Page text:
Educators from underrepresented backgrounds and diverse disciplines at the University of California, Berkeley (UC Berkeley) continue to build a campus-wide support system and sense of community through Faculty Link, an opt-in program now entering its third year.

The initiative allows faculty to engage with each other across departments for career mentorship, work-life balance advice, discussions on racial and sexual identity, and more. The goal is to ensure members do not feel siloed in their specific department or unit and have a sense of belonging on campus.

Sharon Inkelas
Sharon Inkelas

“I enjoy watching and being part of faculty across all disciplines, ranks, and identities, finding common ground, transmitting institutional knowledge, and learning new things from each other,” says Sharon Inkelas, PhD, associate vice provost for the faculty at UC Berkeley and a Faculty Link program lead. “It’s empowering, and it increases participants’ sense of belonging on this large campus.”

In addition to the community-building aspect, the program also helps participants develop concrete skills, such as conducting research, mentoring students, applying for grants, and advancing diversity, equity, inclusion (DEI) and belonging goals. 

A group of 23 faculty core advisers serve as the backbone of the program, leading various events and discussions throughout the academic year. 

Serena Chen
Serena Chen

“You can see a good amount of diversity in the groups of people that make up the core advisers,” says Serena Chen, PhD, a core adviser, professor, and chair of the university’s department of psychology. “They’re looking for diversity in all sorts of ways — race, gender, discipline, rank, and so forth. It’s about making the program approachable to people from all different kinds of groups.”

Faculty Link is divided into four components: one-on-one advising, identity gatherings, forums, and core adviser conversations. 

Advisory meetings allow faculty members to get support and advice or engage in conversations about work and life in academia. During identity gatherings, faculty from diverse groups, including those from Asian American and Pacific Islander, Black, Latinx, and LGBTQ+ populations, are invited to come together, get acquainted, share resources, and support one another. Forums are larger monthly events featuring a panel of core advisers who share their experiences, insights, and advice on a given subject.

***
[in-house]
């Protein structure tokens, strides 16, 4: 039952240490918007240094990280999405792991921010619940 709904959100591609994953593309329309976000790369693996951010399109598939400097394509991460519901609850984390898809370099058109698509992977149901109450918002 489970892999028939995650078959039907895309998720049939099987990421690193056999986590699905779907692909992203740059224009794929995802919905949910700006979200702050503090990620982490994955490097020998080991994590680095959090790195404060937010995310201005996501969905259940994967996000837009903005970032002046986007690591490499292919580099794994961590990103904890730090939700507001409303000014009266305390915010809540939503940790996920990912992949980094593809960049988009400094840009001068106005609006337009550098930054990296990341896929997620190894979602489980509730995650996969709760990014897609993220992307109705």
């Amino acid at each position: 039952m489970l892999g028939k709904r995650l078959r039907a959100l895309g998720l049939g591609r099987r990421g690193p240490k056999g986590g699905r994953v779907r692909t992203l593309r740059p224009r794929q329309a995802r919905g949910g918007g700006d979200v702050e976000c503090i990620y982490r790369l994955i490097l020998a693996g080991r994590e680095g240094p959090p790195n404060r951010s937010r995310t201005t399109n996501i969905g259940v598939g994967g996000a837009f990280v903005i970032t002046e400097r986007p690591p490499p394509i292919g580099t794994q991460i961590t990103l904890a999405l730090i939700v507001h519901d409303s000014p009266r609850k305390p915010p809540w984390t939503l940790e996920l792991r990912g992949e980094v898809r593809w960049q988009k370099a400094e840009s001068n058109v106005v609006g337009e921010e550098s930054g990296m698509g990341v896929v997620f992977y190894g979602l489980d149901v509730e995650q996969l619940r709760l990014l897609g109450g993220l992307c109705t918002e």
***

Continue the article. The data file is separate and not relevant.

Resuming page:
Core adviser conversations are hour-long, informal small group discussions on various overarching themes such as student mentoring and DEI work. These gatherings are especially conducive to cross-departmental community building, says Chen.

“Most faculty often know people in their department quite well, but it’s very hard — especially at certain stages in your career when you just focus on your work — to feel a broader sense of connection throughout the university,” she says. “This is a great, low-stress, completely optional, and supportive environment where you can make connections with people across campus.”

The program began in late 2019 but saw an uptick in faculty participation throughout the COVID-19 pandemic. This was primarily due to transitioning events online, Chen says, which made them more accessible and convenient to faculty dispersed throughout UC Berkeley’s campus. Even after the pandemic waned, program leaders decided it was better suited to a virtual space.

“Most faculty often know people in their department quite well, but it’s very hard — especially at certain stages in your career when you just focus on your work — to feel a broader sense of connection throughout the university.” 

Serena Chen

“It was a really fortuitous way to keep the program going,” Chen says. “All of our activities continue to be remote because we do think that accommodates peoples’ schedules and makes it easier for them to participate in what is an entirely optional program. … People are busy, and we don’t want to overdo it. There is a real thoughtfulness about how many activities we offer per semester.”

Faculty Link has seen steady growth each year. Since its launch, 205 faculty members have participated — many at multiple events — out of roughly 1,500 faculty at the university. The program is favorably received: 87 percent of respondents to a program survey rated their experience as excellent or good.

Erik Cliburn is a senior staff writer for INSIGHT Into Diversity.

This article was published in our December 2022 issue.